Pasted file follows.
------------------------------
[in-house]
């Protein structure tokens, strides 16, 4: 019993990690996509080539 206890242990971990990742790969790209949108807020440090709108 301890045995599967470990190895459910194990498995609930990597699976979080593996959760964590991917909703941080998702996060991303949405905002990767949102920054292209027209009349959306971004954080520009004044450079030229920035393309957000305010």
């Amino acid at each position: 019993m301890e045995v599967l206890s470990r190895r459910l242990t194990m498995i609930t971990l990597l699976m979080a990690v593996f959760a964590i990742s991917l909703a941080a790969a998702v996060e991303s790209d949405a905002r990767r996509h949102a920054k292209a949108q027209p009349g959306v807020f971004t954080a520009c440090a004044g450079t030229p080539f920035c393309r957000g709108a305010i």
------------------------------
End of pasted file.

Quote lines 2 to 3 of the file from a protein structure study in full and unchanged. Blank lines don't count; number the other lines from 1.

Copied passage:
């Protein structure tokens, strides 16, 4: 019993990690996509080539 206890242990971990990742790969790209949108807020440090709108 301890045995599967470990190895459910194990498995609930990597699976979080593996959760964590991917909703941080998702996060991303949405905002990767949102920054292209027209009349959306971004954080520009004044450079030229920035393309957000305010």
């Amino acid at each position: 019993m301890e045995v599967l206890s470990r190895r459910l242990t194990m498995i609930t971990l990597l699976m979080a990690v593996f959760a964590i990742s991917l909703a941080a790969a998702v996060e991303s790209d949405a905002r990767r996509h949102a920054k292209a949108q027209p009349g959306v807020f971004t954080a520009c440090a004044g450079t030229p080539f920035c393309r957000g709108a305010i």